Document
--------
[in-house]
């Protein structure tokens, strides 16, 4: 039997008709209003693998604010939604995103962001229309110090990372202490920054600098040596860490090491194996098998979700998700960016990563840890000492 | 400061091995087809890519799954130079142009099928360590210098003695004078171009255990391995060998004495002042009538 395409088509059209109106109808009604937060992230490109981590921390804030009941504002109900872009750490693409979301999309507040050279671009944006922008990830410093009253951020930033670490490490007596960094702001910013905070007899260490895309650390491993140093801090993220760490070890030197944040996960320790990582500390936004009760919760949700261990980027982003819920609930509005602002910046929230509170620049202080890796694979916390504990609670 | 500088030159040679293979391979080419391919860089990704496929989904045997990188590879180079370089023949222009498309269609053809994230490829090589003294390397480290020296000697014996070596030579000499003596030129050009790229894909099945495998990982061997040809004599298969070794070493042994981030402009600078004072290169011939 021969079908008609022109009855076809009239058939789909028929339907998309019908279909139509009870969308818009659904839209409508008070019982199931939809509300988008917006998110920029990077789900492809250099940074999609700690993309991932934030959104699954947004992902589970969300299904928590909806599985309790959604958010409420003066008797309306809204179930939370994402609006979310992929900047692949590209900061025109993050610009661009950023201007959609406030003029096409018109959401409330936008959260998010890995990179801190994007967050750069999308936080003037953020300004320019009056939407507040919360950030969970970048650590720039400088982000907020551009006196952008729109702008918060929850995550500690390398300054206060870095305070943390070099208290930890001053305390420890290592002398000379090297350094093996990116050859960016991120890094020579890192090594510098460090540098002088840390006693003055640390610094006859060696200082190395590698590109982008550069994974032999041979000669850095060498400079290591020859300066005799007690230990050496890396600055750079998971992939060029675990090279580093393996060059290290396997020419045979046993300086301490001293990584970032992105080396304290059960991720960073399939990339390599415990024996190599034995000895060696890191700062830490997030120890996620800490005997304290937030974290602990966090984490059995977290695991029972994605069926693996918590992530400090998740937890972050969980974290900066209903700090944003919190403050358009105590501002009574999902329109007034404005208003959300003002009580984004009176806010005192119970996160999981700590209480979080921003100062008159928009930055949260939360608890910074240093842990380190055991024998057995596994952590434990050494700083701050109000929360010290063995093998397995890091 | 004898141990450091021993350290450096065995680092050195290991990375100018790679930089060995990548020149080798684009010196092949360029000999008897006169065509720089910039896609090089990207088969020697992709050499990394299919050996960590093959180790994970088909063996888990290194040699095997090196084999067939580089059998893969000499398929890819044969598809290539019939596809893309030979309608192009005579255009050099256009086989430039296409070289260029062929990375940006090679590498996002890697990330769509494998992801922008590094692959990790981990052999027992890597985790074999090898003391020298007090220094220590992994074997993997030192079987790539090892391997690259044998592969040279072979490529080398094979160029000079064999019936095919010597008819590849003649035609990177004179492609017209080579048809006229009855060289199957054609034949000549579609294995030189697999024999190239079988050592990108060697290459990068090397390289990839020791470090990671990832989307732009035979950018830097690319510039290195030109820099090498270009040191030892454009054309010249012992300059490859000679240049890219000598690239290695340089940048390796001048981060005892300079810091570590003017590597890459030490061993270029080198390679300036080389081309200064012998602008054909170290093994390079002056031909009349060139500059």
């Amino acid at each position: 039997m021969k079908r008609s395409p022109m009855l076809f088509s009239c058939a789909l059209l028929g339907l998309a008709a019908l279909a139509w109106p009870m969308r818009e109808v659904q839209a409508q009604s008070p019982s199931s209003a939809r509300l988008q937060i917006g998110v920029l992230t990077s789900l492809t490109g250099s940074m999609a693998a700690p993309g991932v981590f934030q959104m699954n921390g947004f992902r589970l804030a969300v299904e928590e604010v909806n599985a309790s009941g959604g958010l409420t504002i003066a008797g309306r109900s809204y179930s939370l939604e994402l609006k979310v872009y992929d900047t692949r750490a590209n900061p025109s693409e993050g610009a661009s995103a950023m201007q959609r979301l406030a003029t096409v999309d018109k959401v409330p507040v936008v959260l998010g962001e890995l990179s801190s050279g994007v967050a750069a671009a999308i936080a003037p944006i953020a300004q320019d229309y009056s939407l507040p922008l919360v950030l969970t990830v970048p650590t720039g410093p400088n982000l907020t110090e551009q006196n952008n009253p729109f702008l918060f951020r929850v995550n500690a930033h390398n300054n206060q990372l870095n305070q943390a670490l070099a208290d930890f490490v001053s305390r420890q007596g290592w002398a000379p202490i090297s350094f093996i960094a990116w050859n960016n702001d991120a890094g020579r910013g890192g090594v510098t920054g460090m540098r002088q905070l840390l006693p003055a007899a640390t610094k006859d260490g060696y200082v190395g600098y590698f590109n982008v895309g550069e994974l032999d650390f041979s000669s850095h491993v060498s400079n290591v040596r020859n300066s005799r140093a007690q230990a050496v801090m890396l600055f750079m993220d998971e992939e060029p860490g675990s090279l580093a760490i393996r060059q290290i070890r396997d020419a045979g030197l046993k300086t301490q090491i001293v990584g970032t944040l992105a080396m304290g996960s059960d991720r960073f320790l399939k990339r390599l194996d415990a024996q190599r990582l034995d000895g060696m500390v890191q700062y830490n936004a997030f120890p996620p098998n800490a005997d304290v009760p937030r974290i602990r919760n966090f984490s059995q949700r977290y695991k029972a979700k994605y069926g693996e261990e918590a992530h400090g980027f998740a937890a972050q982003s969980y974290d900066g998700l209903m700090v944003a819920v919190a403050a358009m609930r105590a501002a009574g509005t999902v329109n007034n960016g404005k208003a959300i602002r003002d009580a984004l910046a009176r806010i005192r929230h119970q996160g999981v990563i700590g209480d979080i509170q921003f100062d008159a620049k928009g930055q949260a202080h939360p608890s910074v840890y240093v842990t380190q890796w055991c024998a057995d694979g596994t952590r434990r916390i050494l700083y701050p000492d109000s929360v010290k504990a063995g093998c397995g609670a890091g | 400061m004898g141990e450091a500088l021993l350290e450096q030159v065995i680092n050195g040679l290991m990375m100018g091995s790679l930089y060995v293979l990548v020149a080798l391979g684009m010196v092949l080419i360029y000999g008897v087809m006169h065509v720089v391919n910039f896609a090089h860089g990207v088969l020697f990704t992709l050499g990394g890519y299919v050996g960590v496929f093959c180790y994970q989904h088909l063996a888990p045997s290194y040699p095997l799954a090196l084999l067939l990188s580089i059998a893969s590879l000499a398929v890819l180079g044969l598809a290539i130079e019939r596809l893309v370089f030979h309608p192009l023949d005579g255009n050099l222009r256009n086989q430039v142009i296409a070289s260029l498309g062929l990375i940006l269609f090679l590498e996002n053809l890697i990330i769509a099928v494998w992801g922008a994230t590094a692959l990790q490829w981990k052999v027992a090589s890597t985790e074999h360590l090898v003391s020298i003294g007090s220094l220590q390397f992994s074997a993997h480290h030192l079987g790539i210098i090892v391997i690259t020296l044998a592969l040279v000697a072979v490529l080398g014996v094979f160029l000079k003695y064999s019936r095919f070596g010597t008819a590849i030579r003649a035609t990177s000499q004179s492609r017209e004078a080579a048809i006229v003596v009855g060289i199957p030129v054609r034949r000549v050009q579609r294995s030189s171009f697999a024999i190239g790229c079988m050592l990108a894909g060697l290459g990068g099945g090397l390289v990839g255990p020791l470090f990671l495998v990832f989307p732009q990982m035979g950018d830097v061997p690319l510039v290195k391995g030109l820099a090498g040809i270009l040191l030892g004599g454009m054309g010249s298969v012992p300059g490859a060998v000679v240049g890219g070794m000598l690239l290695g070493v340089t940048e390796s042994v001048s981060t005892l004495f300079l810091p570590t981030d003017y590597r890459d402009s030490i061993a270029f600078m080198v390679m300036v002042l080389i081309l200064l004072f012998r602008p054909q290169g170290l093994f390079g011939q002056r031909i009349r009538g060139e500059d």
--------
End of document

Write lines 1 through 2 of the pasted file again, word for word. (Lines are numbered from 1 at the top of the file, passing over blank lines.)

[in-house]
């Protein structure tokens, strides 16, 4: 039997008709209003693998604010939604995103962001229309110090990372202490920054600098040596860490090491194996098998979700998700960016990563840890000492 | 400061091995087809890519799954130079142009099928360590210098003695004078171009255990391995060998004495002042009538 395409088509059209109106109808009604937060992230490109981590921390804030009941504002109900872009750490693409979301999309507040050279671009944006922008990830410093009253951020930033670490490490007596960094702001910013905070007899260490895309650390491993140093801090993220760490070890030197944040996960320790990582500390936004009760919760949700261990980027982003819920609930509005602002910046929230509170620049202080890796694979916390504990609670 | 500088030159040679293979391979080419391919860089990704496929989904045997990188590879180079370089023949222009498309269609053809994230490829090589003294390397480290020296000697014996070596030579000499003596030129050009790229894909099945495998990982061997040809004599298969070794070493042994981030402009600078004072290169011939 021969079908008609022109009855076809009239058939789909028929339907998309019908279909139509009870969308818009659904839209409508008070019982199931939809509300988008917006998110920029990077789900492809250099940074999609700690993309991932934030959104699954947004992902589970969300299904928590909806599985309790959604958010409420003066008797309306809204179930939370994402609006979310992929900047692949590209900061025109993050610009661009950023201007959609406030003029096409018109959401409330936008959260998010890995990179801190994007967050750069999308936080003037953020300004320019009056939407507040919360950030969970970048650590720039400088982000907020551009006196952008729109702008918060929850995550500690390398300054206060870095305070943390070099208290930890001053305390420890290592002398000379090297350094093996990116050859960016991120890094020579890192090594510098460090540098002088840390006693003055640390610094006859060696200082190395590698590109982008550069994974032999041979000669850095060498400079290591020859300066005799007690230990050496890396600055750079998971992939060029675990090279580093393996060059290290396997020419045979046993300086301490001293990584970032992105080396304290059960991720960073399939990339390599415990024996190599034995000895060696890191700062830490997030120890996620800490005997304290937030974290602990966090984490059995977290695991029972994605069926693996918590992530400090998740937890972050969980974290900066209903700090944003919190403050358009105590501002009574999902329109007034404005208003959300003002009580984004009176806010005192119970996160999981700590209480979080921003100062008159928009930055949260939360608890910074240093842990380190055991024998057995596994952590434990050494700083701050109000929360010290063995093998397995890091 | 004898141990450091021993350290450096065995680092050195290991990375100018790679930089060995990548020149080798684009010196092949360029000999008897006169065509720089910039896609090089990207088969020697992709050499990394299919050996960590093959180790994970088909063996888990290194040699095997090196084999067939580089059998893969000499398929890819044969598809290539019939596809893309030979309608192009005579255009050099256009086989430039296409070289260029062929990375940006090679590498996002890697990330769509494998992801922008590094692959990790981990052999027992890597985790074999090898003391020298007090220094220590992994074997993997030192079987790539090892391997690259044998592969040279072979490529080398094979160029000079064999019936095919010597008819590849003649035609990177004179492609017209080579048809006229009855060289199957054609034949000549579609294995030189697999024999190239079988050592990108060697290459990068090397390289990839020791470090990671990832989307732009035979950018830097690319510039290195030109820099090498270009040191030892454009054309010249012992300059490859000679240049890219000598690239290695340089940048390796001048981060005892300079810091570590003017590597890459030490061993270029080198390679300036080389081309200064012998602008054909170290093994390079002056031909009349060139500059």